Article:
BY DAVID TWEED AND NORMAN P AQUINO SEPTEMBER 16 2016, 05:48
Just when some of China’s neighbours were seeking to curtail its expansionism, along came Rodrigo Duterte.
In less than three months on the job, the 71-year-old Philippines leader has used expletives in talking about US President Barack Obama and vowed to end cooperation with the US military in fighting terrorism and patrolling the disputed South China Sea.
He has moved to boost economic and defence ties with China and Russia.
While Duterte is unpredictable, his behaviour has undermined US efforts to rally nations from Japan to Vietnam and Australia to stand up to China’s military assertiveness.
In doing so, he risks shifting from the 1951 Philippines-US defence treaty, which has been a bedrock of American influence in the region.
While Duterte has said he will respect the alliance, he has repeatedly stressed the need for an "independent foreign policy" and questioned the US’s willingness to intervene if China were to seize territory in the South China Sea.
"This could be the game-changer for the South China Sea situation in general and Sino-US regional competition specifically," says Zhang Baohui, director of the Centre for Asian Pacific Studies at Lingnan University in Hong Kong.
"Duterte’s foreign policy may dramatically shift the geostrategic picture of the region, leaving China in an advantageous position versus the US."
One of the biggest benefits for China is the potential for a deal over the South China Sea. Just weeks after Duterte took office, an arbitration panel ruled that China’s claims to most of the waterway had no legal basis — a win for the Philippines in a case brought by Duterte’s predecessor.
While Duterte has said he will respect the ruling, he has signalled he is open to talks with China, the country’s biggest trading partner, and he did not push for the ruling to be mentioned in the communique last week from a summit of Southeast Asian leaders in Laos.
Before taking office, he said he would consider setting aside territorial disagreements to get a Chinese-built railway.
In July, Duterte sent former president Fidel Ramos to Hong Kong to explore common ground with China. Ramos later called for a bigger role for the Philippines under China’s plan to link ports and hubs throughout Asia to Europe.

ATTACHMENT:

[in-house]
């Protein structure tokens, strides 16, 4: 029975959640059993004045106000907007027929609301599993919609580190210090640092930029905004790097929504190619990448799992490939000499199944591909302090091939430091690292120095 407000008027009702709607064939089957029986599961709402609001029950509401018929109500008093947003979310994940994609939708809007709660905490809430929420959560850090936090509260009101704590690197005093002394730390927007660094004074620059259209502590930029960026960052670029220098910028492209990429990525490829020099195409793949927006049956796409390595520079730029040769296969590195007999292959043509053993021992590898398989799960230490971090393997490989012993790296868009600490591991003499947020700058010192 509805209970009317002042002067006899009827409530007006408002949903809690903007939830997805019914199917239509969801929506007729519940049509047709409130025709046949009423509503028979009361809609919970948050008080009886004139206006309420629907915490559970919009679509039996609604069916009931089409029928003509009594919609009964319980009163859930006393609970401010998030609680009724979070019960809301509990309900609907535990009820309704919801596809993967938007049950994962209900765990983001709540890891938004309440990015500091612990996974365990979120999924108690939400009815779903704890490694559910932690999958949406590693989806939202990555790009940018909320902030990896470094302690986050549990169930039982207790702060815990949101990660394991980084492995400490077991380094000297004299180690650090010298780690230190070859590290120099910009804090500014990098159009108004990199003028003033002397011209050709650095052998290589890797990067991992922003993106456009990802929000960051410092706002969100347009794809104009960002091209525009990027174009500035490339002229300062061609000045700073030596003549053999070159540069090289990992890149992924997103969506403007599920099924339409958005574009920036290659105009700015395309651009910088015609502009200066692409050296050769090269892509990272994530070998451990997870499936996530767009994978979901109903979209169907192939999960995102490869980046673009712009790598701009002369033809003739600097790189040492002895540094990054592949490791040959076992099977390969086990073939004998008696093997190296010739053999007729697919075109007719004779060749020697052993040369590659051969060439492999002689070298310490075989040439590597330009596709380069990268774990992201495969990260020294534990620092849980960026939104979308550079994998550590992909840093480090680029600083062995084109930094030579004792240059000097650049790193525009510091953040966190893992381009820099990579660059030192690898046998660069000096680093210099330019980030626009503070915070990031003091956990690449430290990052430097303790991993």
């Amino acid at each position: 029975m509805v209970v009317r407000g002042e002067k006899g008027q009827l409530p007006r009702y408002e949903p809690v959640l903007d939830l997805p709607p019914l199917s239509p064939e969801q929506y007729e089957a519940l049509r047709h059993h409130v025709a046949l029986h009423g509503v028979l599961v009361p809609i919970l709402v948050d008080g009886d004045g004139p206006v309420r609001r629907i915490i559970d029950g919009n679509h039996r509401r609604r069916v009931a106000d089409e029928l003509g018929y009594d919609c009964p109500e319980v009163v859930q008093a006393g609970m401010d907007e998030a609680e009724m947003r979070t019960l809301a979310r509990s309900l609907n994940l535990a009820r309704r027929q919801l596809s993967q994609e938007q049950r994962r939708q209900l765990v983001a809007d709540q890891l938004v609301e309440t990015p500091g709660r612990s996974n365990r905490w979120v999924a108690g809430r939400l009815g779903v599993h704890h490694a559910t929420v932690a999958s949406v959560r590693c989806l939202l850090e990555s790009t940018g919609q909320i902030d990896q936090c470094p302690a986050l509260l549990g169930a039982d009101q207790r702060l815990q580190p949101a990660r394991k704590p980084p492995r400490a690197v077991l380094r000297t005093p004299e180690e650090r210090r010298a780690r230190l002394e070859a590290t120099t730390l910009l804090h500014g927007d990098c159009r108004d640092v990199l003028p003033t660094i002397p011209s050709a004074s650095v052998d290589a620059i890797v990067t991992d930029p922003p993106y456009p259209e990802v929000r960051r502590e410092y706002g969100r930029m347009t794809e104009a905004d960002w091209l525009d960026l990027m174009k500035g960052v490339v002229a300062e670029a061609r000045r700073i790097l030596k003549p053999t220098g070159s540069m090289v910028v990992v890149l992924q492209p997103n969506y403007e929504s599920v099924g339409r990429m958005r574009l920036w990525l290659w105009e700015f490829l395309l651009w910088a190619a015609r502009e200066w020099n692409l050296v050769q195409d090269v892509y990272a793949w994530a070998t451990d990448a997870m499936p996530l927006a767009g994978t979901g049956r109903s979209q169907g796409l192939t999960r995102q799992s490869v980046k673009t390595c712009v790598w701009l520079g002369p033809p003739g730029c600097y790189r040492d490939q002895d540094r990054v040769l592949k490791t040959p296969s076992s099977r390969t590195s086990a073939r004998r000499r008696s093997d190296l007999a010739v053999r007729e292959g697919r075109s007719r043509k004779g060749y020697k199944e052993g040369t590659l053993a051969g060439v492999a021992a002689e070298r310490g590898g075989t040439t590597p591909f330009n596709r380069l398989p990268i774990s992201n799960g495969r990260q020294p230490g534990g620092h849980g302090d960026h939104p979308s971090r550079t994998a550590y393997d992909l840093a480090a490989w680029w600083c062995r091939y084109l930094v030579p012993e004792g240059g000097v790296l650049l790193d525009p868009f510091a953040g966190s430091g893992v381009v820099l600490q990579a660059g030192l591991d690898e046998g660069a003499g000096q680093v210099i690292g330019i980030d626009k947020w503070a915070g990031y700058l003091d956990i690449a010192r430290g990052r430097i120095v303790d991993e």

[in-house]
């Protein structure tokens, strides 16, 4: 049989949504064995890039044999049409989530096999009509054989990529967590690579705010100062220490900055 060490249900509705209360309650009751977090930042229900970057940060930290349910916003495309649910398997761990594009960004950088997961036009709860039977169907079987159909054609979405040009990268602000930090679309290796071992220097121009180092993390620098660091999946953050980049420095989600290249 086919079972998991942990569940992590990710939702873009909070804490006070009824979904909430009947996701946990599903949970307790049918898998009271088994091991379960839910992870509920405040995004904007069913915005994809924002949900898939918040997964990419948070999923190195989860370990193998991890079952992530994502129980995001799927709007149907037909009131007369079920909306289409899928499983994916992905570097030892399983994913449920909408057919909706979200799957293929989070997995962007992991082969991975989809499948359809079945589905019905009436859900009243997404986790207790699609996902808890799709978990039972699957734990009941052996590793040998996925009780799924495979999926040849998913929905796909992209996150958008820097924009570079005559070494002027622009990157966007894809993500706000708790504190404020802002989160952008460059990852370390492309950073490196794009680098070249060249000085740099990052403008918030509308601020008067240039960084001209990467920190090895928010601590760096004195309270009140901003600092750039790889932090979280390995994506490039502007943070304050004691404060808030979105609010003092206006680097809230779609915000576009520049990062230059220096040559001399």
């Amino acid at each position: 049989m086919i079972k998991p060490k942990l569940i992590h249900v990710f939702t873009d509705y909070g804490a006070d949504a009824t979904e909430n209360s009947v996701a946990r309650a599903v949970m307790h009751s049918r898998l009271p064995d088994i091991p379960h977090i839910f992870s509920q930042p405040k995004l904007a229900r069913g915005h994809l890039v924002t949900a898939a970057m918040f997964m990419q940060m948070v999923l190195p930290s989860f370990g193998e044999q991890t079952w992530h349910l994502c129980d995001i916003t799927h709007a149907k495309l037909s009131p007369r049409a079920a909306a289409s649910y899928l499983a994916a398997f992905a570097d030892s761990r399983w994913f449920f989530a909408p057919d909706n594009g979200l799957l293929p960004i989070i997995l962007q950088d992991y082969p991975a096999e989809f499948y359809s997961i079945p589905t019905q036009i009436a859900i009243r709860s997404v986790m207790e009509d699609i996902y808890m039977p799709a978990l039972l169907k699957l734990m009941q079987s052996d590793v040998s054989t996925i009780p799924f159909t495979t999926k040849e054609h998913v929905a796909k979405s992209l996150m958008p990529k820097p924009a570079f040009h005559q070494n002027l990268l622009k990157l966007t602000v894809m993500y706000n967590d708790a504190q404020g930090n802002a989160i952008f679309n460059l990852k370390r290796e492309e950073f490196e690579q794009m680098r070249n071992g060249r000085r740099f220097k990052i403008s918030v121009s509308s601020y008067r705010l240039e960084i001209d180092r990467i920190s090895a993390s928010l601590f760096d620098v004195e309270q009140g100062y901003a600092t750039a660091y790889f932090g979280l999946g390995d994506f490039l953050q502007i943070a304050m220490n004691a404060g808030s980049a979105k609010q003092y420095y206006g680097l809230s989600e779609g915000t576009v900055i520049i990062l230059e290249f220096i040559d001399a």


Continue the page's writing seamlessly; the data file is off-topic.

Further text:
Chinese foreign ministry spokeswoman Hua Chunying said on Wednesday China was aware of reports on Duterte’s comments regarding military cooperation, but had no specifics. She said China "will work with the Philippines to promote and renew normal exchanges and co-operation in different fields".
"Let’s not be naive about this, there’s no other country that will benefit from our differences with the US and our other allies but China," says Lauro Baja, a former foreign affairs undersecretary.
"Whether we like it or not, we’re sending the wrong message to the US, China and our other allies with these actions and pronouncements."
China claims sovereignty over all features within a nine-dash line on a 1940s map enclosing more than 80% of the South China Sea. It says that gives it the right to interdict military ships close to its territory — a position the US opposes.
Fu Ying, who chairs the foreign affairs committee of China’s top legislative body, in September framed US-China tensions in the South China Sea as a fight over the freedom of navigation for naval warships and other noncommercial vessels within the 200 nautical-mile exclusive economic zones of coastal states.
"The Chinese want the South China Sea to become a Chinese strait, with control of the maritime space and the air space above it," says Malcolm Davis, a senior analyst at the Australian Strategic Policy Institute in Canberra. "That is the long-term game, and flipping Duterte over to Beijing’s side is part of the play."
China’s land reclamation and military buildup in the waters has pushed some neighbours closer to the US. The Obama administration has boosted military co-operation with nations such as Vietnam, the Philippines and Japan.
Still, at the summit last week in Laos, a spat with Obama over Duterte’s war on drugs and the thousands of deaths it has caused overshadowed any criticism of China.
"That’s a very bad scenario," says Hideki Makihara, a senior legislator in Japan’s ruling Liberal Democratic Party, referring to a potential Philippines alignment with China. In that case, "at least we need Vietnam, Malaysia and other countries surrounding the South China Sea in our group".
For now, US officials are emphasising the benefits of defence ties with the Philippines. "We’ve got a wide range of shared concerns and shared interests, and the US and the Philippines have been able to work effectively together in a variety of areas to advance our mutual interests," White House press secretary Josh Earnest said this week.
A shift towards China may be difficult for Duterte to sustain. If China refuses to make any tangible concessions on the South China Sea, Duterte may face a domestic backlash, according to Richard Javad Heydarian, an assistant political science professor at De La Salle University in Manila.
"This is precisely why security relations with the US will remain indispensable for the Philippines," he wrote in an article for the Washington-based Asia Maritime Transparency Initiative.
Still, the US can no longer expect the same level of strategic deference and diplomatic support. "This is the new normal in Philippines-US relations."